The most straightforward answer I can share here is to work with a DEI consultant. Invite someone like me to take a look at what you’re doing and guide you through the process of shifting and evolving the parts within yourself that perhaps you haven’t wanted to acknowledge and get comfortable speaking to who you really are and what you believe. If you believe Black lives matter, say that. If you care about LGBTQ+ rights, let people know.
And don’t just say it. Live it. Buy from minority owned businesses. Amplify the voices, services, and products of marginalized leaders and business owners. If you invite guest coaches into your programs, diversify your roster. Lead by example and show your community that you support and believe in buying from and learning from people of diverse backgrounds.
We spend so much time in our social media feeds, in our inboxes, and so often it can feel like a bit of an echo chamber. Same color faces, same narratives, same POVs. How can we start to bring more diversity (& thus, inclusion) into the content that we consume?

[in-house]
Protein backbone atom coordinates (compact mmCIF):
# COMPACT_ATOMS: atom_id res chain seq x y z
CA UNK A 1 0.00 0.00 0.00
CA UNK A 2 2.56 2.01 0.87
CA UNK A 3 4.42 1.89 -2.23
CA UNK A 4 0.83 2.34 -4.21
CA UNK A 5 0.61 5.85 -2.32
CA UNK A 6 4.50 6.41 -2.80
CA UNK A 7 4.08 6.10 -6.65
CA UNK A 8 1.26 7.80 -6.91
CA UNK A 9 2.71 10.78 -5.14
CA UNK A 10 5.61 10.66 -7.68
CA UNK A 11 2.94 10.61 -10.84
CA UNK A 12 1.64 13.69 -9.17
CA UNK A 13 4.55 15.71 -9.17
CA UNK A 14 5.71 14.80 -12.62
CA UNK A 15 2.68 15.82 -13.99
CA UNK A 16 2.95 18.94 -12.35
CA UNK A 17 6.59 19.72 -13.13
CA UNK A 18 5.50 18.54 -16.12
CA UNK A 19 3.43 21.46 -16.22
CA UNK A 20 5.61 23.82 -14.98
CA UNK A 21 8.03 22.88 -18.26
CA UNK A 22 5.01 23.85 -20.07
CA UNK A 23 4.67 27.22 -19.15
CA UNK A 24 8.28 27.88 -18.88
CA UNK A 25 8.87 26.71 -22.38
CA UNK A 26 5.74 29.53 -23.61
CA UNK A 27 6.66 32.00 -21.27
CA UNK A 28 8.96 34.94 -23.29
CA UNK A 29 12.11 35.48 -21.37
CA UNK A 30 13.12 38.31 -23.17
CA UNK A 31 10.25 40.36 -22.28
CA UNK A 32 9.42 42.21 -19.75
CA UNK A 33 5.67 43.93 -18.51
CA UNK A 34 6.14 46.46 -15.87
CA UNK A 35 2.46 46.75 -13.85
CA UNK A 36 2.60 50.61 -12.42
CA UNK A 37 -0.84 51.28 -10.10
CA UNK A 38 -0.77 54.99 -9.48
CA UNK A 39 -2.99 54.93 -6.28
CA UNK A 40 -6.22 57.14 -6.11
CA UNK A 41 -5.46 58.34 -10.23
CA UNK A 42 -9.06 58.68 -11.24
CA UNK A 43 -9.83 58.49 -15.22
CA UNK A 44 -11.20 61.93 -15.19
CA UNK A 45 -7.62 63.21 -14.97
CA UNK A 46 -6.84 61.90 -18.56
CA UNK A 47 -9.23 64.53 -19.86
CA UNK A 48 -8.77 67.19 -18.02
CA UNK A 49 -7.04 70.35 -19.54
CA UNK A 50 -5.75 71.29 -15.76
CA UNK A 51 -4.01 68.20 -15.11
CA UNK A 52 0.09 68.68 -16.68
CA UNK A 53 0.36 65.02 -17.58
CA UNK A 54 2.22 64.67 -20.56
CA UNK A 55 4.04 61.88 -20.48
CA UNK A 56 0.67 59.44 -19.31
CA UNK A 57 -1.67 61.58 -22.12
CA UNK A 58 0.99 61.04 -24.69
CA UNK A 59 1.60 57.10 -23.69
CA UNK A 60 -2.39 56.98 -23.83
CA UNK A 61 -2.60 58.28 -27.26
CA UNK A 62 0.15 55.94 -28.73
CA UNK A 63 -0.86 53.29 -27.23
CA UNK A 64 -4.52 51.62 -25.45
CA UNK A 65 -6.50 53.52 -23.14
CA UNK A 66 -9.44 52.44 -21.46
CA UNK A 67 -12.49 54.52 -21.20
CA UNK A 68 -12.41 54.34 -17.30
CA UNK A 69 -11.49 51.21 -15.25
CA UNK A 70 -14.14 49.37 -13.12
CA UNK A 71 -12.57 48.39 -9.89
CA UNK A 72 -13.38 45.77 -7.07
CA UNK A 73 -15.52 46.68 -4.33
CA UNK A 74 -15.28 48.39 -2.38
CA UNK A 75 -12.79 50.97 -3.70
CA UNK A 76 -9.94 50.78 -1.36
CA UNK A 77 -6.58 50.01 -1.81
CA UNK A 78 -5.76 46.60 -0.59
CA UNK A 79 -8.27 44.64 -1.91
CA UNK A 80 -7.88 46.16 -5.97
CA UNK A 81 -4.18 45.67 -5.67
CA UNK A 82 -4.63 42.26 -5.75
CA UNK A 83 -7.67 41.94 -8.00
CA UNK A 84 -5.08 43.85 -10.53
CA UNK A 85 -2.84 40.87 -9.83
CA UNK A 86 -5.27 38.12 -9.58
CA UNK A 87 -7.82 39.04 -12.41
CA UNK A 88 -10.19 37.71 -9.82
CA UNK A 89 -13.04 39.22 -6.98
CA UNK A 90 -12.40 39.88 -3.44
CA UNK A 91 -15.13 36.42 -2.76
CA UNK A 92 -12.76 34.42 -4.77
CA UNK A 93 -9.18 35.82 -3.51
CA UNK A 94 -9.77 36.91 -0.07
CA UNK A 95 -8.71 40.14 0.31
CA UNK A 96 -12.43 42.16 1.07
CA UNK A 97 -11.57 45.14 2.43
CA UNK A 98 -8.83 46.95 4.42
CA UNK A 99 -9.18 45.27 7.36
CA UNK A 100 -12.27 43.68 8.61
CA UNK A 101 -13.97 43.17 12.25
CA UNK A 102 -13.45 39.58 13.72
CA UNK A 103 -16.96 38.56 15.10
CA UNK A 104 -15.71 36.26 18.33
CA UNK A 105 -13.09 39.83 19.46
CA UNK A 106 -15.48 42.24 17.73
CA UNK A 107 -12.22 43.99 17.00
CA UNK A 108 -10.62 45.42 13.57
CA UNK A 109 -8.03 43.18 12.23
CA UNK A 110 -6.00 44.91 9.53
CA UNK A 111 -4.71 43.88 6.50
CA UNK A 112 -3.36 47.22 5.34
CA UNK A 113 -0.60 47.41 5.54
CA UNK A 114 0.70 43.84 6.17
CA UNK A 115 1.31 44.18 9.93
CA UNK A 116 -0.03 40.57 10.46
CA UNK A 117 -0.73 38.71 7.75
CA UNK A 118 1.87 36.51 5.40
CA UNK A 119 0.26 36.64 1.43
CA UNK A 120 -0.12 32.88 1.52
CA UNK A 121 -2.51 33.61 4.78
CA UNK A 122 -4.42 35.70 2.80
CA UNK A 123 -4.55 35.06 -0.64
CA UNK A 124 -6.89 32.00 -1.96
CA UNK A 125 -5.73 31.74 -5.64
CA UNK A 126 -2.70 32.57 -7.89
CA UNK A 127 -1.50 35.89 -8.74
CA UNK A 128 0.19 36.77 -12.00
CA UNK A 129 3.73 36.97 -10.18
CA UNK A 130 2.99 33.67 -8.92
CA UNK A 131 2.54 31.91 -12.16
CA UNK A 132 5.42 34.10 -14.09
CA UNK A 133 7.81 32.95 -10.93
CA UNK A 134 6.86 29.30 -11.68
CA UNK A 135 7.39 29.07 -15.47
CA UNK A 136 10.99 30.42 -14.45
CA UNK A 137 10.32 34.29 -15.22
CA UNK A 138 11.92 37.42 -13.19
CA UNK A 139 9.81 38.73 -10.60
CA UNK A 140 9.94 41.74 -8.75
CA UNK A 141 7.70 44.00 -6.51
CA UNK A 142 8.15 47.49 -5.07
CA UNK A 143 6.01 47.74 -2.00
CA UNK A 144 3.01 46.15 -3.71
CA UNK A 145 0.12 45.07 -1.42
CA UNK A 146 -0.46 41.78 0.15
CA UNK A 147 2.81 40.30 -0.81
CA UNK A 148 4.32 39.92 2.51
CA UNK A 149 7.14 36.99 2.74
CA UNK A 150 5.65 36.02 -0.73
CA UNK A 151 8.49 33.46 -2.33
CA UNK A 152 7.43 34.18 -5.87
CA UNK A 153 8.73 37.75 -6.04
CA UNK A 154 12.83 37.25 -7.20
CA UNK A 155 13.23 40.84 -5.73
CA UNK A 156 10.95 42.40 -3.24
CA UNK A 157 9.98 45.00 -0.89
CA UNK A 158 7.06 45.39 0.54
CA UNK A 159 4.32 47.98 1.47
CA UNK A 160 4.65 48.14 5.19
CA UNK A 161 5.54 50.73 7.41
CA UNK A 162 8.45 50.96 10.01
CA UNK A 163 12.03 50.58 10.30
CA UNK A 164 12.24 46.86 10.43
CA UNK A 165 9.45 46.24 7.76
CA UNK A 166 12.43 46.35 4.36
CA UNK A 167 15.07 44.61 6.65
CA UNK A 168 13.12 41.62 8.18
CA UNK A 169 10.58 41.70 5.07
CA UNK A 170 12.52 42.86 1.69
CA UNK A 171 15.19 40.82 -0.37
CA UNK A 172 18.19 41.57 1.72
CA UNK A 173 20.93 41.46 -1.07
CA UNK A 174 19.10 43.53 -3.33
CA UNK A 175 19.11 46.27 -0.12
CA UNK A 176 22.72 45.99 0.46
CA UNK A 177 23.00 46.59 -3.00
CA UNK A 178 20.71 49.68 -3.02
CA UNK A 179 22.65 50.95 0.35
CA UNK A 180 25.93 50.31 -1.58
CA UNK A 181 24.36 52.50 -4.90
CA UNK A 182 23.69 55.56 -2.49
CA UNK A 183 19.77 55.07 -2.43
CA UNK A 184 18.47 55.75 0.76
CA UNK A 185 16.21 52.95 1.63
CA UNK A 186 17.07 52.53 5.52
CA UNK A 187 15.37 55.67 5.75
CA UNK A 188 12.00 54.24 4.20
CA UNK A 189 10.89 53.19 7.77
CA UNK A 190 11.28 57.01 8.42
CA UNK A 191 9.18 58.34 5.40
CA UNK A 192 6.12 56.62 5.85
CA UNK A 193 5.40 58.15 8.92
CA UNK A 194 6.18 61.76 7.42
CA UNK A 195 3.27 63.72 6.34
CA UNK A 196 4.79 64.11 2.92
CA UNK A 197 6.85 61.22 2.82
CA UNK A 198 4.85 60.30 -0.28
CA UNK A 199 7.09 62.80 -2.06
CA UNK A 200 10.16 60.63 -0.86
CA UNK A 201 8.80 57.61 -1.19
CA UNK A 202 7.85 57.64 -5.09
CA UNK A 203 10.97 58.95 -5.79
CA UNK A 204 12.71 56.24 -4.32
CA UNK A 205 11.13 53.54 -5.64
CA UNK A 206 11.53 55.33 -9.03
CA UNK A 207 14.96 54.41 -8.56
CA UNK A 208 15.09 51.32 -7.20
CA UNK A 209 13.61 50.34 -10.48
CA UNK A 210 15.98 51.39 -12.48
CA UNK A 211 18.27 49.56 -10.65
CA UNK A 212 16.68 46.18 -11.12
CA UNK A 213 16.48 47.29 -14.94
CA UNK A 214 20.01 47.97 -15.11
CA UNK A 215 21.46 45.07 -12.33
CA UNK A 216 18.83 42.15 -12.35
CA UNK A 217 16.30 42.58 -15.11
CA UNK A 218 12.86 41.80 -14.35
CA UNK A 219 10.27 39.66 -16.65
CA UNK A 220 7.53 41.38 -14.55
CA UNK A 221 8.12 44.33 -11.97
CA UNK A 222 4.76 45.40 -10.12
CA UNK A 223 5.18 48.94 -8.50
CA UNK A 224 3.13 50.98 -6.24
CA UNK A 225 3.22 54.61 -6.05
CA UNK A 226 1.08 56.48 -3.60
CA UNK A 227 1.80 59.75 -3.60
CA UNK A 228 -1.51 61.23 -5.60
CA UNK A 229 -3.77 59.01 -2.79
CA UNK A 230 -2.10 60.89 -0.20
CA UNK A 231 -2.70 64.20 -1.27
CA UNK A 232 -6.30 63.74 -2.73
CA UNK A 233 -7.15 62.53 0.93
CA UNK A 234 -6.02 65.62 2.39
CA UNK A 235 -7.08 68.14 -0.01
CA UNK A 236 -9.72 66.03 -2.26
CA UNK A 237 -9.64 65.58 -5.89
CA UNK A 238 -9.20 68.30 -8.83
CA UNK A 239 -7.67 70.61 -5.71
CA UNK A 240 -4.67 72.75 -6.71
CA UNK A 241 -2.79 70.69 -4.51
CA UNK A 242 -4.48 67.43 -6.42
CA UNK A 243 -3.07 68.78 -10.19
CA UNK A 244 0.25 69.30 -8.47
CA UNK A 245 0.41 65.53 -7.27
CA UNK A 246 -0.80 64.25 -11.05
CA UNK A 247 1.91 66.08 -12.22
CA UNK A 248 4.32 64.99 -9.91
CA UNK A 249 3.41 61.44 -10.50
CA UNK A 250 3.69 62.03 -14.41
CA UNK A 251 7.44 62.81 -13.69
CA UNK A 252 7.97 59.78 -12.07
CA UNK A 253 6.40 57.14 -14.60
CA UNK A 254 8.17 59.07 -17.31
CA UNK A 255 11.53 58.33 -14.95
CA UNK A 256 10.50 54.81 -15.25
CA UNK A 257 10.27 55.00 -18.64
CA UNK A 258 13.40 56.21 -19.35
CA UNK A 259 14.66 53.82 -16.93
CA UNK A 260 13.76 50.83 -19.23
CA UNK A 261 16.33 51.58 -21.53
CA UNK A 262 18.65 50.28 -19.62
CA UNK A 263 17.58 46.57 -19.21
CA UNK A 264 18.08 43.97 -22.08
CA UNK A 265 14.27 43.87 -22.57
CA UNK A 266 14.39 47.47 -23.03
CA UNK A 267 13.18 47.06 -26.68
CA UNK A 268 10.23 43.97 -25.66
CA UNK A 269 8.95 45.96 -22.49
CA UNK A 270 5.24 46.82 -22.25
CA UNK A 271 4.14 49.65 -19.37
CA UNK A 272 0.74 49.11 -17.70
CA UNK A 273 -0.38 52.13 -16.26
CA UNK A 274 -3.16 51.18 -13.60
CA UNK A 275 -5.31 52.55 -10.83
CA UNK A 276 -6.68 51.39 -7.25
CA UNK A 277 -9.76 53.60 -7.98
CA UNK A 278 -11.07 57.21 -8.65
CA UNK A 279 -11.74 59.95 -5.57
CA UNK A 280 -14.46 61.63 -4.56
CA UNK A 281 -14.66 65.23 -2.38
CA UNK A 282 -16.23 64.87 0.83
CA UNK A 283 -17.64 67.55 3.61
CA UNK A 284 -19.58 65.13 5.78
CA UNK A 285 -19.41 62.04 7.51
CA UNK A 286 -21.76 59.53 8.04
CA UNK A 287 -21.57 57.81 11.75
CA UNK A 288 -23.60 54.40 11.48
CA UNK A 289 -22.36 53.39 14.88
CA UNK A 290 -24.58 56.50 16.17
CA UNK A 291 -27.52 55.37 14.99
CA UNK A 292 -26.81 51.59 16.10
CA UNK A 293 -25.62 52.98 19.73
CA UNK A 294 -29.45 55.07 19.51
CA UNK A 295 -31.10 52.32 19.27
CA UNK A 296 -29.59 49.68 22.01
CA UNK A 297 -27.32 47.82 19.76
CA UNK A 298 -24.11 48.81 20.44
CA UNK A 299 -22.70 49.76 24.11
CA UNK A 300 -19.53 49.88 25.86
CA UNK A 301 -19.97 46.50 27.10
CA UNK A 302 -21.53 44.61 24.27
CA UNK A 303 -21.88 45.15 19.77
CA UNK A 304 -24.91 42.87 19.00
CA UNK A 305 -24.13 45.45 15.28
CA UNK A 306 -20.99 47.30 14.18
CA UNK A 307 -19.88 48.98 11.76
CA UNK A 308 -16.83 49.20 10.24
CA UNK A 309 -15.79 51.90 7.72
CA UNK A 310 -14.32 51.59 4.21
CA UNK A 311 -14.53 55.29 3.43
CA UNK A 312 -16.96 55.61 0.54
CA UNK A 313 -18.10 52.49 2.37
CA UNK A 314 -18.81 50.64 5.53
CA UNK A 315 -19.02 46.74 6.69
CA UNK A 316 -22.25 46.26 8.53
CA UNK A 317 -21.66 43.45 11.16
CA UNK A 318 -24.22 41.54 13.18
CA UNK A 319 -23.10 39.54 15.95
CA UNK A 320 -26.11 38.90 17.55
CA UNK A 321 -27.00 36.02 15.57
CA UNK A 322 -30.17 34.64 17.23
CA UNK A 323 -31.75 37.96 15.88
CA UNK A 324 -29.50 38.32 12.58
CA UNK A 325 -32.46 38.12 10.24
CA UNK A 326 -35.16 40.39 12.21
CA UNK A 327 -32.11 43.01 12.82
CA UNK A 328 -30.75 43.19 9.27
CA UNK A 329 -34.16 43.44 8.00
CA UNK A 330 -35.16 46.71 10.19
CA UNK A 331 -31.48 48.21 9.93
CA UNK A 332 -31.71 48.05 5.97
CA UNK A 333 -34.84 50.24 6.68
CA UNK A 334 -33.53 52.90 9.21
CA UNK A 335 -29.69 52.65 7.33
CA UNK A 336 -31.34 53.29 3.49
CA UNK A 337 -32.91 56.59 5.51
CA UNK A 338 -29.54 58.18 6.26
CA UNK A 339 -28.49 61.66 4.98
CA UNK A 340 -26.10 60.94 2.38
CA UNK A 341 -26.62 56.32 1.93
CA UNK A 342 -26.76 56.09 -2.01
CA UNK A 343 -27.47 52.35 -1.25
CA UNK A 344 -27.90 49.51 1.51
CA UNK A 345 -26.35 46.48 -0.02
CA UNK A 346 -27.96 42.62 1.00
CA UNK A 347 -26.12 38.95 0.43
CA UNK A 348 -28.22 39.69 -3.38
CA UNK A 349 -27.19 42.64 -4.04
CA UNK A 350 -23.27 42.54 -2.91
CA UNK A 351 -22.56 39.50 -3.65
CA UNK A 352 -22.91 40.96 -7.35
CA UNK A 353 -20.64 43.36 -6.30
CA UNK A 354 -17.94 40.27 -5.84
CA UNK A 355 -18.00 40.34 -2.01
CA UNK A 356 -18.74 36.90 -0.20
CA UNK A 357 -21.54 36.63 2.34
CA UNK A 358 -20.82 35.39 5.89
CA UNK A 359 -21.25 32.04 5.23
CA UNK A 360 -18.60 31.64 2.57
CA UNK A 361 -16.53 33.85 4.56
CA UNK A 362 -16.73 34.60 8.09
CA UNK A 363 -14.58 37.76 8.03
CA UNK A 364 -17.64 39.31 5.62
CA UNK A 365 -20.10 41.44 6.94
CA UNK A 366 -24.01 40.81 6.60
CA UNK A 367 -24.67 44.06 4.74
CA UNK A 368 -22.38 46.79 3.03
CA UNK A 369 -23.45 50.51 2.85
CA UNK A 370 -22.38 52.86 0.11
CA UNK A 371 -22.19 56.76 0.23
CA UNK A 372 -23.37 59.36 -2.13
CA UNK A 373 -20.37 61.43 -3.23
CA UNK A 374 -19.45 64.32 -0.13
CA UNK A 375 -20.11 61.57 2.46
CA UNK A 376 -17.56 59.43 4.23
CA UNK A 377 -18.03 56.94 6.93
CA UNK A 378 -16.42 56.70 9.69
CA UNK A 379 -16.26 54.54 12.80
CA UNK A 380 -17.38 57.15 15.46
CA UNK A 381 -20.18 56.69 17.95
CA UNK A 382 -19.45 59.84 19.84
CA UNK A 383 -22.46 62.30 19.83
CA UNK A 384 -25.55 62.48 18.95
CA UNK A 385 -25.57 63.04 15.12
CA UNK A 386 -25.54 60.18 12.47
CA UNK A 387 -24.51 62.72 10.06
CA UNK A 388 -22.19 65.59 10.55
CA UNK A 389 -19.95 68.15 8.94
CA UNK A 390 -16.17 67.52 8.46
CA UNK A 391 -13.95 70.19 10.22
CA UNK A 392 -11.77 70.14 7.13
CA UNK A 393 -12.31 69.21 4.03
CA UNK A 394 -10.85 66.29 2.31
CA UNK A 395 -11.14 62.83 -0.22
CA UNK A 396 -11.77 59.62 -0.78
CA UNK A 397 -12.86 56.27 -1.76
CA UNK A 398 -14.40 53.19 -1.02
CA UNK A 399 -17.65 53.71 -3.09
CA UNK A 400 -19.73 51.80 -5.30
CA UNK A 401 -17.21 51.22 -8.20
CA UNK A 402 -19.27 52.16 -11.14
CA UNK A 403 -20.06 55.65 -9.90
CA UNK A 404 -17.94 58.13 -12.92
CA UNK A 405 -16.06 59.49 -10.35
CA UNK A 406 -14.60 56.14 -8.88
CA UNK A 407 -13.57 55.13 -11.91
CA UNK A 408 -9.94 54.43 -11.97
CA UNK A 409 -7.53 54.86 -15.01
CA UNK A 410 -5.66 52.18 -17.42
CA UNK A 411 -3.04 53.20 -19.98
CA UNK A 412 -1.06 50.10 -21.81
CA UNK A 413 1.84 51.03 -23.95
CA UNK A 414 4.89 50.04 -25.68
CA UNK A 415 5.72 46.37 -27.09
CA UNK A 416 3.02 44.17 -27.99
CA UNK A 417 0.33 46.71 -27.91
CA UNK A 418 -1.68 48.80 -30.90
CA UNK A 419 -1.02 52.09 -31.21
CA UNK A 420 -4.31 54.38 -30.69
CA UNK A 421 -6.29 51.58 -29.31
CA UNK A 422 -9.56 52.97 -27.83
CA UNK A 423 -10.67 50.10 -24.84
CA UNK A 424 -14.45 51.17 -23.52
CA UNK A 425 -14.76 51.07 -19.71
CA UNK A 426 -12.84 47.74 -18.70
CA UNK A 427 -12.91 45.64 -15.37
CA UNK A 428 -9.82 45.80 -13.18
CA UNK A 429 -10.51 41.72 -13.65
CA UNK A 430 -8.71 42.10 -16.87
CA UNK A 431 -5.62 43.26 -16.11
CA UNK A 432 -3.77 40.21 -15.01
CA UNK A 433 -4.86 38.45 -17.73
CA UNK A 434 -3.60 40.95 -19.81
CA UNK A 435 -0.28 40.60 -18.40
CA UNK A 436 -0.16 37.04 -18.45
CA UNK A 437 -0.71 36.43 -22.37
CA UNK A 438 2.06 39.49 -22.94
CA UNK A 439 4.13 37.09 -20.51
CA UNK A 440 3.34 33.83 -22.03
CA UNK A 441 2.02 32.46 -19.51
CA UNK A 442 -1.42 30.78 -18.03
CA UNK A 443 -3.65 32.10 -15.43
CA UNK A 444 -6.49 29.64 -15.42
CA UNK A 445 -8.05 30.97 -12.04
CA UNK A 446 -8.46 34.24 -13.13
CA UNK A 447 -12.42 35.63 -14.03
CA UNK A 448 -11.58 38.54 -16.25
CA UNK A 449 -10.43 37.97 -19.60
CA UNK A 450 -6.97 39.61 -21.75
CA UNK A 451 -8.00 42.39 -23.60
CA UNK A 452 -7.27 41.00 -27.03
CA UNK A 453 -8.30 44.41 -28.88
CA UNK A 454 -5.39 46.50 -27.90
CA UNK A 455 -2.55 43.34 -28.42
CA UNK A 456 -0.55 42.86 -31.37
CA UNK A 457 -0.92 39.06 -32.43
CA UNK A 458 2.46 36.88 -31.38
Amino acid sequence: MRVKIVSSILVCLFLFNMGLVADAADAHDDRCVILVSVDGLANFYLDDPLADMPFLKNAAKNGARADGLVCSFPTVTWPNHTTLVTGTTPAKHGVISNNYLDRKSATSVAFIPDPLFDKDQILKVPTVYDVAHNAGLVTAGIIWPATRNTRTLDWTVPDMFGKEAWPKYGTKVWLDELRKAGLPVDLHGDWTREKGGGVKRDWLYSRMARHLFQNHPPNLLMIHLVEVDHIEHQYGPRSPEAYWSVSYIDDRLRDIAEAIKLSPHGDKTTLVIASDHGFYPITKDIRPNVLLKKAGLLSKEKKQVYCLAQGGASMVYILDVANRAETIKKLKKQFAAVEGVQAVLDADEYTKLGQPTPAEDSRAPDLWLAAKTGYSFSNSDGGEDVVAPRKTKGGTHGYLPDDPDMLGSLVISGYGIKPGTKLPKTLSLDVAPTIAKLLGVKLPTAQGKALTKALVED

Start by reconsidering who you follow and learn from online. Search for leaders and brands that advocate for, represent, and support marginalized communities. I’m actually gonna pull back from giving too much educational labor here and share a homework assignment instead: I invite people to go to my Instagram and look at my feed and the accounts that I follow. You’ll see a range of educators, influencers, leaders, brands, nonprofits, and creators in my follow feed. Check them out. Learn from them. Share their messages and their work.